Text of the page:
He made the two hour journey in about 90 minutes. I had a headache from the fumes that seemed to be coming directly into the car and keeping the windows open wasn’t stopping us from inhaling it. But we were super grateful to arrive at our hotel with enough time to grab a quick bite to eat (which ended up being a rather stale and dry piece of chicken that the waiter claimed was Guinea Fowl and looked at me with a death stare for daring to question the validity of his claim) before retiring to our massive three-bedded room with corresponding three blue buckets of water in the bathroom.
Our beds had topsheets and we enjoyed a good laugh taking some pictures of me ecstatic from having a topsheet.
The next morning we woke early to catch a 7am game drive. Safaris here are some of the cheapest in Africa, costs being about $11 per person for a two hour excursion (with five persons sharing the vehicle.) . We were lucky in that we were able to share our vehicle with a group of three young ladies from the Netherlands who were volunteering in Tamale as this kept our overall cost down.
Immediately upon trying to leave Mole park headquarters, we spotted an elephant roaming around the ranger residences and getting extremely close to the tourists who had opted for a walking safari. Although it was lovely to see an elephant so soon, we didn’t want to photograph an elephant that had a crowd of people in the foreground and houses in the background. It just didn’t feel right. That, and the fact that we had paid for a vehicle, which was thus far only following the walking tour.
After heading out of the area, we passed Mole village where many of the park workers live. We saw a lot of baboons and warthogs hanging around and they seemed totally habituated to humans.
The rest of the drive did not disappoint, thought it was bitterly cold in the morning air and I cursed at myself for not grabbing my windbreaker. The safari vehicles were kitted out with rows of benches for sitting on the roof, allowing for a great viewing platform from which to spot animals. We managed to see more elephants, a beautifully vibrant-colored bird called an Abyssinian Roller, lots of antelope, waterbuck, a mongoose and we ended the drive at a watering hole complete with crocodiles. We were allowed to descend from the vehicle and take photos and as we did, another herd of elephants arrived to drink at the water and afforded us some lovely photographic opportunities.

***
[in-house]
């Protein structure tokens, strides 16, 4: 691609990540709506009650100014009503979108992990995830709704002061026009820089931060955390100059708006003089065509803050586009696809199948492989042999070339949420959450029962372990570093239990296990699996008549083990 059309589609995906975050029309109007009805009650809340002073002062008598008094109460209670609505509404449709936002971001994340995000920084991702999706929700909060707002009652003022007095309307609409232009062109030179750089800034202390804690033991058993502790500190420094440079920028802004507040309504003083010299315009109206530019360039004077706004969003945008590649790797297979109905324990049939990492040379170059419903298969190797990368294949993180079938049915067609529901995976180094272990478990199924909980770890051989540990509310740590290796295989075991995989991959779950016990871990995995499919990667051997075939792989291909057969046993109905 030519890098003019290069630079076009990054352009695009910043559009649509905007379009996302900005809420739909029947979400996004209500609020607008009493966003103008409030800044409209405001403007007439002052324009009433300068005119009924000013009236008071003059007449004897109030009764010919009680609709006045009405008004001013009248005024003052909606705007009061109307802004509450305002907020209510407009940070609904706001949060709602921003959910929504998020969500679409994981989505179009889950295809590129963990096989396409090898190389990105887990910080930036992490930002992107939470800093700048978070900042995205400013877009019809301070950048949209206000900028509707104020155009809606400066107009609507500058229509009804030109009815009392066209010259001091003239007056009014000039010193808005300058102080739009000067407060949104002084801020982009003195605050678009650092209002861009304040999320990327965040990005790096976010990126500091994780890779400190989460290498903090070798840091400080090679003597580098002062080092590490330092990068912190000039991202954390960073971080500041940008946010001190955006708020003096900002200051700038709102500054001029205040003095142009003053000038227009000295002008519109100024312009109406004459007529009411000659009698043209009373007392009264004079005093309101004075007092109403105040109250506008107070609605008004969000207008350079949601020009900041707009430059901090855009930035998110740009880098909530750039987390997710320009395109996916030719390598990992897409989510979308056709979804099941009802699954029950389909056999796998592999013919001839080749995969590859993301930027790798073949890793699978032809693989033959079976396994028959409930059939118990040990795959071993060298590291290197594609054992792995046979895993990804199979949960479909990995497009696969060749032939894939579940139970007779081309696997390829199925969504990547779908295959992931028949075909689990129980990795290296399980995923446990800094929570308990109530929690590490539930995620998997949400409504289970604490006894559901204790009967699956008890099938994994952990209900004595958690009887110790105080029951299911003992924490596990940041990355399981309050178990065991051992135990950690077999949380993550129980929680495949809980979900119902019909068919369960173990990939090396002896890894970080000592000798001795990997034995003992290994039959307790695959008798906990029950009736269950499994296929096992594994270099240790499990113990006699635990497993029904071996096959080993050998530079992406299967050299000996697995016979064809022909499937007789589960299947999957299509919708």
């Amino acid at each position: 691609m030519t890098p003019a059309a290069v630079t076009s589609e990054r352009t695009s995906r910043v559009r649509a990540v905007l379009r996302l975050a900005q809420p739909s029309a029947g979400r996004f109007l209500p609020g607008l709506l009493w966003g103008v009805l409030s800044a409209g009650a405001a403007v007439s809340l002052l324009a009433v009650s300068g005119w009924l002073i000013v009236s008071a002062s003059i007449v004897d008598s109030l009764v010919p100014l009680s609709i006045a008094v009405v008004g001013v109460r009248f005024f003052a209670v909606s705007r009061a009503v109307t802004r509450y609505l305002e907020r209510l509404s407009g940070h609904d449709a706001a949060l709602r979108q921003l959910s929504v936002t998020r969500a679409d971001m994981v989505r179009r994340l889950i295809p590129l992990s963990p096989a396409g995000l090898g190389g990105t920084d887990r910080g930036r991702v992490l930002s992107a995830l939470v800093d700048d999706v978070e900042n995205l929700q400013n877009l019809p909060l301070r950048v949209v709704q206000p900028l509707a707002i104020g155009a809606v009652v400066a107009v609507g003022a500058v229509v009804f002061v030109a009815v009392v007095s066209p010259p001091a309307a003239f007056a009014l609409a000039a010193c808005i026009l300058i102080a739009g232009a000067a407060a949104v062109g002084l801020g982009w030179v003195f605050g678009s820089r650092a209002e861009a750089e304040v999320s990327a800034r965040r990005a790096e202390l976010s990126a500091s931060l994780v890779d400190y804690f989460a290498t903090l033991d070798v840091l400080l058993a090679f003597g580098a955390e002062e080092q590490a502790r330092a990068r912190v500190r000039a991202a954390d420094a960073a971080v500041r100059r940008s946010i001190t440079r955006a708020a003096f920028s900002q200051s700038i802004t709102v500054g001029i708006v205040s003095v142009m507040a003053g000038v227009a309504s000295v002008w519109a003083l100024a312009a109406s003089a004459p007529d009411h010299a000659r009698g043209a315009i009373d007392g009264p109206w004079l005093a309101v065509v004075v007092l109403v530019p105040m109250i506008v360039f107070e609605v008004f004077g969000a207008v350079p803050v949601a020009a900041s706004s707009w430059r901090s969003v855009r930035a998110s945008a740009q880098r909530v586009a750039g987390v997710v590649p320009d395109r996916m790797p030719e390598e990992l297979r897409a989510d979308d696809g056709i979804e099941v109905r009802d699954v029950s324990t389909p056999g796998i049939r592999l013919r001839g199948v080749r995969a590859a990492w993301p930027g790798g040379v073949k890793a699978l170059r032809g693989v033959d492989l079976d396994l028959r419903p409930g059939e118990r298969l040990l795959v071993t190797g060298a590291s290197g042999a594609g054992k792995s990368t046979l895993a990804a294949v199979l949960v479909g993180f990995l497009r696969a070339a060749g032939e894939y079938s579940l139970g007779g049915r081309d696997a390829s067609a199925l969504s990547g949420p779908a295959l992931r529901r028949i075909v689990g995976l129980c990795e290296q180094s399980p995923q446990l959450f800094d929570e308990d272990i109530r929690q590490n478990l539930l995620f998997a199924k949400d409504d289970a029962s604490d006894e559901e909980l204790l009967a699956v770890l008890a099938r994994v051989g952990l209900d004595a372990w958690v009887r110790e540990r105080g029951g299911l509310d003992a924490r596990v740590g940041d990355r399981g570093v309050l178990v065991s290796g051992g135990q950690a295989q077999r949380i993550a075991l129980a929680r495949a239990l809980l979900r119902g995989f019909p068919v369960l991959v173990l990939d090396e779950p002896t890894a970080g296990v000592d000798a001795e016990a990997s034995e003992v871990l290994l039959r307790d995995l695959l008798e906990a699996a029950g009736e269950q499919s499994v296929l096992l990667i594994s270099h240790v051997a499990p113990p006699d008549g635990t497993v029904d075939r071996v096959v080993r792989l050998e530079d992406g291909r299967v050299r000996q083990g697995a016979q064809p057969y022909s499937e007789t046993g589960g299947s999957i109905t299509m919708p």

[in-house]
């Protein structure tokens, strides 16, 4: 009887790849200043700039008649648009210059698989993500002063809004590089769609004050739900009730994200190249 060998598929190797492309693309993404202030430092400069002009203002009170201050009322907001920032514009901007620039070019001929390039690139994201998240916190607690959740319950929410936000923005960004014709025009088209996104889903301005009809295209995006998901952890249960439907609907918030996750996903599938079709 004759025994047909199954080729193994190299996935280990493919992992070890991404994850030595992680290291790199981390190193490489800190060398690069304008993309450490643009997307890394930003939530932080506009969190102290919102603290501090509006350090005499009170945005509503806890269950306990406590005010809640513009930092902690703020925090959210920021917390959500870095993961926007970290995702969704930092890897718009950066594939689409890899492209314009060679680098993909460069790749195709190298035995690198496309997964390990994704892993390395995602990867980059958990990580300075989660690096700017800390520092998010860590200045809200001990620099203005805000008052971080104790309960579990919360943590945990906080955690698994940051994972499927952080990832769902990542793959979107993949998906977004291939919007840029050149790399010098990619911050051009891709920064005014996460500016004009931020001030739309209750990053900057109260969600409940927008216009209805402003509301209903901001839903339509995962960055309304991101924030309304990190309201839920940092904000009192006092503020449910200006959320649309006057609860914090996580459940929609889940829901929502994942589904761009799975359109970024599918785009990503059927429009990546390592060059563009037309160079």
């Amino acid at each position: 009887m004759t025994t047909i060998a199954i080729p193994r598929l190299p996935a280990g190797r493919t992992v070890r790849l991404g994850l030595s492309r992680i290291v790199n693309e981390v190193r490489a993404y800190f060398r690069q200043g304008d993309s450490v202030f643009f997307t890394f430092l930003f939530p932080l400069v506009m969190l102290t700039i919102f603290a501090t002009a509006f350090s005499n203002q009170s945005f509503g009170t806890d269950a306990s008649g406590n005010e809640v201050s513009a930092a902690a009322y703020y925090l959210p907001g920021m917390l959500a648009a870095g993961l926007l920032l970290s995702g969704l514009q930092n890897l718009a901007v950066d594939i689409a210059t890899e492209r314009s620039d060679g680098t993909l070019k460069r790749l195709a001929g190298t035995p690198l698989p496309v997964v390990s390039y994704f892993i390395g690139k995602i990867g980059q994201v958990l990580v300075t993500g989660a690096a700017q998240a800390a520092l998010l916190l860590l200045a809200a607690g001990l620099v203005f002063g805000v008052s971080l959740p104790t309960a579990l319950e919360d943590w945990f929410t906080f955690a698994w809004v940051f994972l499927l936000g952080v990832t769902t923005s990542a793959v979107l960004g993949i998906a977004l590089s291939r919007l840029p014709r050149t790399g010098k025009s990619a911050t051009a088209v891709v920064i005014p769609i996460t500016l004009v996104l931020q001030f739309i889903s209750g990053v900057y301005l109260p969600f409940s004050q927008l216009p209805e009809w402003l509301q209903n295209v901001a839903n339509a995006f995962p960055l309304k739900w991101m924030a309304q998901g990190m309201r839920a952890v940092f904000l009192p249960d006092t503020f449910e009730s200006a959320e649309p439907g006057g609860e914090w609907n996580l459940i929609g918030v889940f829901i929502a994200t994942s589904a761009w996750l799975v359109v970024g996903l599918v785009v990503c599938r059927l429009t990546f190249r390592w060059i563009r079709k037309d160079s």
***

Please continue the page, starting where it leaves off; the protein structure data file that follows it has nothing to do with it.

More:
By the time we returned, we were ravenous for breakfast and happily joined our new Dutch friends who were young enough to be our children and still shone brightly with the naivety and innocence of barely having reached adulthood.
The day grew quite hot and I was excited that the hotel had a pool. We were planning on getting changed into our bathers and taking a dip when someone called over that a group of elephants were now getting in to the watering hole and were bathing themselves.
In all, there were nine elephants that we were able to watch and observe for a good few hours as they frolicked about and swam in the lake below. I was even able to do this with a cold Smirnoff in my hands by the pool in my bikini.
I was liking Mole thus far.
After a much needed afternoon nap, I awoke to Mike returning from a very hot meander around the village where he had spotted warthogs trying to eat a carcass. I decided to shower and found myself sharing it with a little gecko who afterwards very much needed Mike’s help in getting out of the tub for fear he might get sucked down the drain.
We had a little happy smoke before heading over to the restaurant for dinner. I was very giggly. All was good.
We took a night safari that evening and though it was a little more pricey at $20 each – it had a great atmosphere to it with the night sky overhead, being all wrapped up in multiple layers, and using flashlights altogether to try and spot the animals.
As well as the same animals we’d seen during the day, we were lucky enough to also spot some Janet cats, bush babies, and a giant owl from the drive.
Getting back we were beat and as we had to face another long travel day in the morning heading back to Tamale and onward to the border with Burkina Fasso, we went straight to bed.